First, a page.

Building on ground-breaking results from IMI diabetes projects, scientists are now working on a software tool that would identify what subtype of diabetes a patient has, and suggest which treatment would work best for them
For many years, the medical world has recognised two main types of diabetes: type 1 diabetes, which used to be called juvenile-onset or insulin-dependent diabetes and usually develops in children or young adults, and type 2 diabetes, which used to be called adult-onset or non-insulin-dependent diabetes and is more likely to occur in people who are over the age of 40, overweight and have a family history of diabetes.
However, research funded in part by IMI through the BEAt-DKD and RHAPSODY projects paints a different picture, suggesting that there are not two subtypes of diabetes, but five.
Writing in The Lancet Diabetes and Endocrinology in 2018, the researchers explain how they arrived at this conclusion after a data-driven cluster analysis of six readily measured variables in the clinic, such as blood sugar levels, insulin resistance, insulin secretion, BMI and age in over 14 000 newly-diagnosed diabetes patients. Their analyses revealed five distinct clusters of patients with significantly different patient characteristics and risk of diabetic complications.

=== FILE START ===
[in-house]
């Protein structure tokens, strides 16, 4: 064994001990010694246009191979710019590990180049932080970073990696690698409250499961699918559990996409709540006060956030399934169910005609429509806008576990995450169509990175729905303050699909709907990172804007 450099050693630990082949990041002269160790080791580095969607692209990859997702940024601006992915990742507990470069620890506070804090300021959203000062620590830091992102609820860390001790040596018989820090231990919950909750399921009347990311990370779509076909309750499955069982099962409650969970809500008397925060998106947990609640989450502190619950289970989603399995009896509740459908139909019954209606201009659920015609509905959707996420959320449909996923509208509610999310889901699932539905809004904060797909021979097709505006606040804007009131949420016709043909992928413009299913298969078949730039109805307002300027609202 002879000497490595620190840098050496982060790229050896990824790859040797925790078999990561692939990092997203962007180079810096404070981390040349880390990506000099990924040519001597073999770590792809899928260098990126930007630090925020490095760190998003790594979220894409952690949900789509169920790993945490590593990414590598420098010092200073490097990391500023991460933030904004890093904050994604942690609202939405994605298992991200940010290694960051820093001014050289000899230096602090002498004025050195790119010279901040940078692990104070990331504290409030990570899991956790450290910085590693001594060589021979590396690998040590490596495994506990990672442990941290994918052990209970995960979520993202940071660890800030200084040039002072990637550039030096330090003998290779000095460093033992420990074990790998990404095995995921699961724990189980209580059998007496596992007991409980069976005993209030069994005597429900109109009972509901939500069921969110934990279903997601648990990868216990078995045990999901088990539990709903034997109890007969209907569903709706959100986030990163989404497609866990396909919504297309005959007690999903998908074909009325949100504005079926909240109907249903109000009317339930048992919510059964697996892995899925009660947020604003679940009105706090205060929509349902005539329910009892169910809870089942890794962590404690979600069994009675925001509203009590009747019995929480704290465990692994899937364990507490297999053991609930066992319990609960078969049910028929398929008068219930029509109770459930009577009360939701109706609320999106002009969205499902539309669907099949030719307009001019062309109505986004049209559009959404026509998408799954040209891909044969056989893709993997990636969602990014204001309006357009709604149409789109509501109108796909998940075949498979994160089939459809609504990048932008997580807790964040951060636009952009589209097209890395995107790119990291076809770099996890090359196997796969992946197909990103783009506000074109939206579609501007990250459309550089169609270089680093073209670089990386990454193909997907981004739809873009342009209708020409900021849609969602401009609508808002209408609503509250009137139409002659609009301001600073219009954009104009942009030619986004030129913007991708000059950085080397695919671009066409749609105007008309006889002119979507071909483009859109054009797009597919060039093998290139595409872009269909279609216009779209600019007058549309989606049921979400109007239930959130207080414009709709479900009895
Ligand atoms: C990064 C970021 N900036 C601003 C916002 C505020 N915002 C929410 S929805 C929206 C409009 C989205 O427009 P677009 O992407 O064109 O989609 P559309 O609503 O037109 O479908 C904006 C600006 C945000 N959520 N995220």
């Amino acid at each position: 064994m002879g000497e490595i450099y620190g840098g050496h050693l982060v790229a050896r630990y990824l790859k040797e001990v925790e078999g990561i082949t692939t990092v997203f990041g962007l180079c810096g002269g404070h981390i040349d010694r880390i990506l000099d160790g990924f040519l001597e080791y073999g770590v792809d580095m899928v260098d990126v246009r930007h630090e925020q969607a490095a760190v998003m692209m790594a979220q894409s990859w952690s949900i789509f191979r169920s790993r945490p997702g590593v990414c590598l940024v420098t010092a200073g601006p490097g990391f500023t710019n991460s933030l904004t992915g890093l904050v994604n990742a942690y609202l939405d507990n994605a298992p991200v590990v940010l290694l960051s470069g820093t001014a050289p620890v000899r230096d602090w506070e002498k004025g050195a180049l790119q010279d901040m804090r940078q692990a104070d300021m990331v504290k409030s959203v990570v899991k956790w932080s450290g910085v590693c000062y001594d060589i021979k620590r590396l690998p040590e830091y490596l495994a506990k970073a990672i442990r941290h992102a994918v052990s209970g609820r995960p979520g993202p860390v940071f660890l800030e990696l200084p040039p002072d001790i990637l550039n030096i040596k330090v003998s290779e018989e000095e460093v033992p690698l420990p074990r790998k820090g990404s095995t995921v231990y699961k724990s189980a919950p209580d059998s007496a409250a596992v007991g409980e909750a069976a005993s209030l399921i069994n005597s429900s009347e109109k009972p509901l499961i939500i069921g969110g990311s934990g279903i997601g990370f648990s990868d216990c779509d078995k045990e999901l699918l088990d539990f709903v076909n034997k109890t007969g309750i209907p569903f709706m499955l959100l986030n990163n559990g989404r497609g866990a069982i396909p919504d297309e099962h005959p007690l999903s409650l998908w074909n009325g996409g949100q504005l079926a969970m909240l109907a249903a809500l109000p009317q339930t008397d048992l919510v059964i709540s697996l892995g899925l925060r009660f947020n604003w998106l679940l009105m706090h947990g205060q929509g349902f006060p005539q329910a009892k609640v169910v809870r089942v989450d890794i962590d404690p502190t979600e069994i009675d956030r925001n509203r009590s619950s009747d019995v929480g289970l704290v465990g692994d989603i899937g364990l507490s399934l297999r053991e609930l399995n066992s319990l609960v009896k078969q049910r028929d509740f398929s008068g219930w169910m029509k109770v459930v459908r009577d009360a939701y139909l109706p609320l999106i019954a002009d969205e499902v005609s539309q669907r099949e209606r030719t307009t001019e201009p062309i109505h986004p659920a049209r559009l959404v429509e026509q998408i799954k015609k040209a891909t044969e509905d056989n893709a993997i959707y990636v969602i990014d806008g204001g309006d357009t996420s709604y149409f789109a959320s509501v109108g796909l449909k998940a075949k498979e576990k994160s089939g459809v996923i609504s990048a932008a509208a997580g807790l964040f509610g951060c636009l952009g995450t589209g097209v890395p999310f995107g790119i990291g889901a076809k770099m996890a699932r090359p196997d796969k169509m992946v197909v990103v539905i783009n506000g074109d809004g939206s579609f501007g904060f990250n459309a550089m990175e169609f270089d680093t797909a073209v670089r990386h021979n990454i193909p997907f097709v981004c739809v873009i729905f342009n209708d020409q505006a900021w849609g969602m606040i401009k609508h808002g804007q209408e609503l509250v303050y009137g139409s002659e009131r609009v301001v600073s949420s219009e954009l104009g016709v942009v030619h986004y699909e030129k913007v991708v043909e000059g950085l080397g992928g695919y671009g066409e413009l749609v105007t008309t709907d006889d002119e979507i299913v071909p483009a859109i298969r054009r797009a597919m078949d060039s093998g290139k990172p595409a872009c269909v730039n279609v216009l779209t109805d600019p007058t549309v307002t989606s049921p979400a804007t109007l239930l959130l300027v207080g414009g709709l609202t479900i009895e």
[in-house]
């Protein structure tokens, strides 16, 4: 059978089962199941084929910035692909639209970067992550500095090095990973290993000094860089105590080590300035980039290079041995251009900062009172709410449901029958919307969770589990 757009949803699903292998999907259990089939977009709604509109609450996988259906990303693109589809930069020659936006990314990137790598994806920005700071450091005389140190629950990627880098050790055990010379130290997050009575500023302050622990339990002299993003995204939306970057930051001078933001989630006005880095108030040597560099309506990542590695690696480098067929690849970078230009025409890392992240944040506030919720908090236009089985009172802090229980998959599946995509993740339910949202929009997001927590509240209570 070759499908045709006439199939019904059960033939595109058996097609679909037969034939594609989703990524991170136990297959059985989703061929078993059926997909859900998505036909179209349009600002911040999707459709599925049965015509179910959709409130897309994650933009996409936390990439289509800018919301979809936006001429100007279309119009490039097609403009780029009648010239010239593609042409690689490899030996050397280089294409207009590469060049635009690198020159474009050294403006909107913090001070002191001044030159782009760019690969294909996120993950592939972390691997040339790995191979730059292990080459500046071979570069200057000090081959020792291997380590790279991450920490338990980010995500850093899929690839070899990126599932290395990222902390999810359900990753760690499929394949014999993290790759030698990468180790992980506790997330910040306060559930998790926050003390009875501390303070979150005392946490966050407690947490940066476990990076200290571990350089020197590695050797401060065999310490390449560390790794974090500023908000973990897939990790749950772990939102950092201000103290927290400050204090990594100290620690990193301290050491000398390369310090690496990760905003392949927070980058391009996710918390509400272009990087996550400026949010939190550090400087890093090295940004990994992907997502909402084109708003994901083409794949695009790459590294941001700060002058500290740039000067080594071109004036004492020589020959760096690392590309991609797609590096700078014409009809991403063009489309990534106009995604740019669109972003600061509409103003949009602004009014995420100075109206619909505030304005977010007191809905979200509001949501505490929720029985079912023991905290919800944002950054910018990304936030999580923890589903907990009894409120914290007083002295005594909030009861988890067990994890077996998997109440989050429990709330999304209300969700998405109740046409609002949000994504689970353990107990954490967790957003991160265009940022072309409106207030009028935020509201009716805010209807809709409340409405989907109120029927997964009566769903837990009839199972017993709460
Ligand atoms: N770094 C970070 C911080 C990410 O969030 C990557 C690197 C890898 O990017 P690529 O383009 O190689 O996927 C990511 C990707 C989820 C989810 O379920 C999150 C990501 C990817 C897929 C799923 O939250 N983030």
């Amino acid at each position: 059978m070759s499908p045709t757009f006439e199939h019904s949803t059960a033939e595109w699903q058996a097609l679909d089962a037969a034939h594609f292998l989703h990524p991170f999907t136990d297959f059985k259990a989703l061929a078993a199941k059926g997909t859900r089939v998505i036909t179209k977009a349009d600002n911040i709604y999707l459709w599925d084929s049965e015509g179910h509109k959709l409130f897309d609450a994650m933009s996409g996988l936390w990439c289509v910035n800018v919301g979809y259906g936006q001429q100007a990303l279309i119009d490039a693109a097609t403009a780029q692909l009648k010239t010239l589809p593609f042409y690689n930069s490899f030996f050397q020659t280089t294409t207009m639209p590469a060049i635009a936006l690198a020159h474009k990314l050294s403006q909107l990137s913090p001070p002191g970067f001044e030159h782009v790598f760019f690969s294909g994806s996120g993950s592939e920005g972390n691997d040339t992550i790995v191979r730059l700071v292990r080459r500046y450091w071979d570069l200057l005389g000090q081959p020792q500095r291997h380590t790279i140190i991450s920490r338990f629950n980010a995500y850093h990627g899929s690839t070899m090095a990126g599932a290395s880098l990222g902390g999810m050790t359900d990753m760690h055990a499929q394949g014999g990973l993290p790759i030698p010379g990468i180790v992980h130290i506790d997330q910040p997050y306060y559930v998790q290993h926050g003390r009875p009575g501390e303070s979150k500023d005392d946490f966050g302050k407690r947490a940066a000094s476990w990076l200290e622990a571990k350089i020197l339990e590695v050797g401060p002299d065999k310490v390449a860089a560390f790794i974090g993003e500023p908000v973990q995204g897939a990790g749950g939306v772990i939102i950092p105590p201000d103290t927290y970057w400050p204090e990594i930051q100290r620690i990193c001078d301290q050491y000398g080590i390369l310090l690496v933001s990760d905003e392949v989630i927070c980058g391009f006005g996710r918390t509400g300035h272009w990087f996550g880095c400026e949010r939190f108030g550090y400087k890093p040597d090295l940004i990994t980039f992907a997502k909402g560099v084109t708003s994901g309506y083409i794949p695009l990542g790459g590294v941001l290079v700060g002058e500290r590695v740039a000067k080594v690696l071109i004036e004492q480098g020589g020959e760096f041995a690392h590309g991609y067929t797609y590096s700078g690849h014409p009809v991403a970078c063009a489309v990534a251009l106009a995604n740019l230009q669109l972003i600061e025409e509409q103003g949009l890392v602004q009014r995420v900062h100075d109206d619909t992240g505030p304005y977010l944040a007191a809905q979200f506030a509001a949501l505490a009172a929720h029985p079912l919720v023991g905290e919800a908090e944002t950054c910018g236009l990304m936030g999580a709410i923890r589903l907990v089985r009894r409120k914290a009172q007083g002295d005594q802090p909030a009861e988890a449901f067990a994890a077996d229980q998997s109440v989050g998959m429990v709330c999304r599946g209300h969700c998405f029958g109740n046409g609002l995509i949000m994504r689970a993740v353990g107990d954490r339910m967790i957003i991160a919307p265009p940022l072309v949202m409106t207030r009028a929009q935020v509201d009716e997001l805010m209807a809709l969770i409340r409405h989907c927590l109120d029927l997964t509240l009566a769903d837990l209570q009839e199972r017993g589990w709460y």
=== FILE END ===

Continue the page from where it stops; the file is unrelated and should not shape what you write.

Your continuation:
- Group 1, SAID (severe autoimmune diabetes) essentially corresponds to type 1 diabetes and LADA (latent autoimmune diabetes in adults) and is characterised by onset at young age, poor metabolic control, and impaired insulin production
- Group 2, SIDD (severe insulin-deficient diabetes) includes people with impaired insulin secretion and moderate insulin resistance. Group 2 had the highest prevalence of diabetic retinopathy
- Group 3, SIRD (severe insulin-resistant diabetes) is characterised by obesity and severe insulin resistance. Group 3 had the highest risk of developing chronic kidney disease
- Group 4, MOD (mild obesity-related diabetes) includes obese patients who fall ill at a relatively young age
- Group 5, MARD (mild age-related diabetes) is the largest group (about 40 %) and consists of the most elderly patients.
The scientists didn’t stop there but validated these initial findings in additional patient populations, including cohorts of different ethnicities and several intervention studies are currently on-going to test the effects of different treatments on the different diabetes subtypes.
Meanwhile, investigators have developed a software tool currently used for research purposes and soon to be implemented in the clinic to allow doctors to identify which diabetes subtype the patient has. The tool is still under development with regards to providing feed-back to the doctor on treatment recommendation, but is available to others upon request.
The researchers have received funding from other sources beyond IMI to carry out these additional studies, which are time consuming and expensive. All in all, this story shows how IMI projects can deliver ground-breaking results, validate them, and turn them into a tool that can hopefully assist in providing the right treatment for the right patient at the right time.
Visit the RHAPSODY project’s web pages for further work on the characterization of the new diabetes clusters